Hockey Gods



Uploaded By: PRESIDENT on October 23rd, 2018

Wilbert Carl "Dutch" Hiller - Born May 11, 1915 in Berlin (Kitchener), Ontario – Died November 12, 2005 in Glendale, California was a Canadian/American ice Hockey left winger and goal judge.

Hiller played his first junior Hockey with his hometown Jr. B Kitchener Empires in 1932.

Hiller then signed with the Sudbury Cub Wolves, and played there for 2 seasons from 1933 to 1935. He joined the senior Sudbury Frood Miners in the 1935-36 season.

In the spring of 1936, Hiller joined the local team that was sponsored by the Falconbridge Mining Company in Sudbury. They were known as the Sudbury Falcons / Falconbridge Falcons, and went to the finals of the 1936 Allan Cup, losing to the Kimberly Dynamiters.

Hiller then went to England for the 1936-37 season, playing for the Harringay Greyhounds of the English National League. After a solid season with the Greyhounds, scoring 22 goals, 11 assists, Hiller was lured back to the USA, where he signed with the New York Rovers for the 1937-38 season.

Hiller had another strong season, now with the Rovers, and after scoring 26 goals, 30 assists in 43 games, the NHL New York Rangers signed him on February 24, 1938, and he made his NHL debut on February 26 vs Toronto Maple Leafs at Maple Leaf Gardens in a 4-2 Rangers win. He played the final 8 games of the season and 1 playoff game with the Rangers.

Hiller scored his 1st NHL goal vs Turk Broda of the Toronto Maple Leafs at 19:45 of the 3rd period, then his 2nd goal 14 seconds later at Madison Square Gardens in a 6-2 Rangers win.

Hiller originally played on a line with Phil Watson and Bryan Hextall, he was switched to playing with Alf Pike and Snuffy Smith. Rangers coach Frank Boucher was quoted as saying "Nobody could keep up with Dutch. Nobody," and during the 1939-40 season, Dutch scored 13 goals, 18 assists in the regular season, then in the playoffs, he scored 2 gaols, 4 assists in helping the Rangers win the 1940 Stanley Cup championship.

After a below average season in 1940-41 and no playoff points, Hiller was claimed on waivers by the Detroit Red Wings from the Rangers, April 8, 1941. He played just 7 games in a Red Wings jersey at the start of the 1941-42 NHL season before they traded him to the Boston Bruins with $5,000 for Pat McReavy, November 24, 1941, and played out the 1941-42 season in Boston.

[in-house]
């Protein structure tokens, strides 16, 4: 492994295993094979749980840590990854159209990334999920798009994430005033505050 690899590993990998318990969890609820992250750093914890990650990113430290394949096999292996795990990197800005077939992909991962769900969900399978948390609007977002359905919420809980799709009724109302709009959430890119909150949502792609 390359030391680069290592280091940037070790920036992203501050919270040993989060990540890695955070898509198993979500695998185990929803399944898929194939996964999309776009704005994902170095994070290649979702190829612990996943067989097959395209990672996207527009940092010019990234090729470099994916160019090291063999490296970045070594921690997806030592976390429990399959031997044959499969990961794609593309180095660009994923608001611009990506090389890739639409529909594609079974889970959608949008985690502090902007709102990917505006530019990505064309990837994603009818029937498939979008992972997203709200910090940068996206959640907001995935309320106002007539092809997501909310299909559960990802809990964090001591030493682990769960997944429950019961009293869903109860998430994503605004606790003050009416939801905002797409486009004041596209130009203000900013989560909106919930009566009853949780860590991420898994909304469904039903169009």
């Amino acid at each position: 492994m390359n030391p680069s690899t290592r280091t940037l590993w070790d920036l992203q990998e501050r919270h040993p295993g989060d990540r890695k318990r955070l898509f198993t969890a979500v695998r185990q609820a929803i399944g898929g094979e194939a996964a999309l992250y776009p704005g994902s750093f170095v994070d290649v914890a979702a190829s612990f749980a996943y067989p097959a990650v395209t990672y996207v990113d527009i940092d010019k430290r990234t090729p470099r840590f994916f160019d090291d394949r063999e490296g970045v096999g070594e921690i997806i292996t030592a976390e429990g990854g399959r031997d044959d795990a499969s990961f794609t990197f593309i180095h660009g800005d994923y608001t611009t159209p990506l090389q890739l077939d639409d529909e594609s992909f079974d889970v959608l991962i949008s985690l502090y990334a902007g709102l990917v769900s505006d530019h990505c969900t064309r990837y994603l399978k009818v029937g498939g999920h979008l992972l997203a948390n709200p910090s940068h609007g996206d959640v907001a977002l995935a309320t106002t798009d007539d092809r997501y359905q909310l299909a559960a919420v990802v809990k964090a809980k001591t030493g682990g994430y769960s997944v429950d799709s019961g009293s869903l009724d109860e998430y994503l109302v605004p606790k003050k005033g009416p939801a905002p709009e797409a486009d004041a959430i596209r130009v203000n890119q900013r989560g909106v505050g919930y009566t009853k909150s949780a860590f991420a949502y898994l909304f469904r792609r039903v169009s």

The Bruins traded Hiller to the Montreal Canadiens on August 15, 1942. Hiller served as a defensive specialist with Montreal but put his speed to work when he got hold of the puck, picking up 14 points in 1942-43, and after playing in Montreal for 1 season, they loaned Hiller to the Rangers with John Mahaffy, Fern Gauthier, Charlie Sands and future considerations for the loan of Phil Watson, October 27, 1943.

Hiller was back in Montreal to start the 1944-45 season, where he had his best season as a pro, scoring 20 goals for the Canadiens, helping Montreal being awarded the Prince of Wales Trophy as NHL regular season champions. In 1945-46, his final NHL season, Hiller scored 7 regular season goals, once again concentrating on countering enemy forwards rather than putting points on the board, and they won another Prince of Wales Trophy as NHL champs. Come playoff time, his offensive talents came to the forefront with the versatile left winger contributing 4 goals and 2 assists towards the Canadiens’ 1946 Stanley Cup Championship.

Hiller's failing eyesight precipitated his departure from the NHL in 1946. An attempt at using an early, crude version of contact lenses failed to cure his problem. So Hiller wound out his Hockey career with the AHL Pittsburgh Hornets in the 1946-47 season, and then back in Ontario with the OHA Sr. Kitchener Dutchmen to finish his career in 1947-48.

Hiller later moved to California, and worked as a goal judge for Los Angeles Kings.


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